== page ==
Access to Mental Health Services Strengthens our Communities

I believe we have a responsibility to provide needed mental health services to all Iowans when they need them most. With the elimination of two state hospitals in 2016, Iowa currently ranks last in the country in access to psychiatric services per capita. According to the Treatment Advocacy Center*, each state should operate 40 beds per 100,000. We currently have just two (2) beds per 100,000.

The recent cuts to funding for mental health services further burdens our schools and jails. In fact, it is estimated that at least 38% of those in jail at any given time have untreated mental illness and should not be in jail. These cuts force teachers and administrators to address students’ mental health concerns with limited resources. These cuts also result in increased reliance on the criminal justice system as an improper replacement for mental healthcare and hospitals. Iowa state law enforcement officials2 have said that as many as a third of the people in Iowa’s jails do not belong there and would be better helped by mental health professionals.

To address these issues:

  • We must increase our investment in Iowa’s mental health system by increasing--not eliminating--access points to mental healthcare, especially in our rural communities, including increasing telemedicine options. We must ensure our most vulnerable have access to the care they need, especially in rural Iowa. This includes establishing six (6) access centers* (Source: Working group report)  across the state that would be within a 90-minute drive for any Iowan. These centers would be 24/7, secure facilities with a No Eject, No Reject policy where law enforcement and family members could take people in crisis. We also need to address the shortage of healthcare professionals currently serving Iowa’s rural commutes.
  • We must increase mental health services in our schools. One in five students will experience a serious debilitating mental illness. We need a public health approach to education, outreach, identification and treatment of youth mental health issues with established measures that tell us how we are progressing on this critical threat to our children’s health and wellbeing. I support training for counselors, AEAs, and teachers, focusing on awareness and intervention as well as suicide awareness prevention.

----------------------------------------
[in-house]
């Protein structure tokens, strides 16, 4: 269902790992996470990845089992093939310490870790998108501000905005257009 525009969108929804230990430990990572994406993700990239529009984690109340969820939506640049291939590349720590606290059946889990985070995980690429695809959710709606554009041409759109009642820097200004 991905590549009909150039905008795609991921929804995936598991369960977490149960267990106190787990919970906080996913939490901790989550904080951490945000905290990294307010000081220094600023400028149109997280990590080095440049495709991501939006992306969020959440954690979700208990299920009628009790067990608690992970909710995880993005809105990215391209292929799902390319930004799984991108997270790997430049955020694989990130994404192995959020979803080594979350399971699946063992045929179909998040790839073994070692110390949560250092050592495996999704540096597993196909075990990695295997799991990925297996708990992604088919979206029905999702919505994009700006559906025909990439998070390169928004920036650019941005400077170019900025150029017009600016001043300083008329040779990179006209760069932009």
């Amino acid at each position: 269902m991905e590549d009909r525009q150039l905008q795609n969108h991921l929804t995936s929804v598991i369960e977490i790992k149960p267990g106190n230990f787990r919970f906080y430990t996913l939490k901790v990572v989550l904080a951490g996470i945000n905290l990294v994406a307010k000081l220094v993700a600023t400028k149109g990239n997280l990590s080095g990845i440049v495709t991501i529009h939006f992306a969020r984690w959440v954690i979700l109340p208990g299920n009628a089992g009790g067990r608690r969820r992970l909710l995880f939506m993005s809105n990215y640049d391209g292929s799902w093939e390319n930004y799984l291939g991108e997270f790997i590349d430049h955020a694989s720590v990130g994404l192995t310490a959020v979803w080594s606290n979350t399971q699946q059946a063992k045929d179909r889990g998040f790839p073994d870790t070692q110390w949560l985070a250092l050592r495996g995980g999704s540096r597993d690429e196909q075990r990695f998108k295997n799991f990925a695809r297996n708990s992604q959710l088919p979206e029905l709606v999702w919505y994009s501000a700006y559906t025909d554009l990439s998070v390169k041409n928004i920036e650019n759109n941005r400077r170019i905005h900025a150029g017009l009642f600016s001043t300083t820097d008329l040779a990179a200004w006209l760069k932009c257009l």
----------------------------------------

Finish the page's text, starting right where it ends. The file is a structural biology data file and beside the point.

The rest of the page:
• We must update our model for funding mental health services in our state. Our current funding for mental health services is built on a county tax levy which feeds into a regional mental health delivery system. This funding model is antiquated and limiting. Currently, the county tax levy has two caps: a total dollar limit and a per capita limit. This hinders a county’s ability to fund needed mental health services and trainings, creating a domino effect in counties across the state. I recommend removing the total dollar cap to ensure our regions can provide the services they need, and close the gap between what the tax raises and what the counties are already spending.



*Treatment Advocacy Center 

^Quad City Times

Note: Access centers are specially organized and designated crisis residential/sub-acute services that provide immediate, short-term assessment and treatment services to individuals that do not require inpatient psychiatric hospital level of care, but need significant amounts of support and services not immediately available in the individual’s home or other available community-based setting such as non-designated crisis residential or sub-acute services.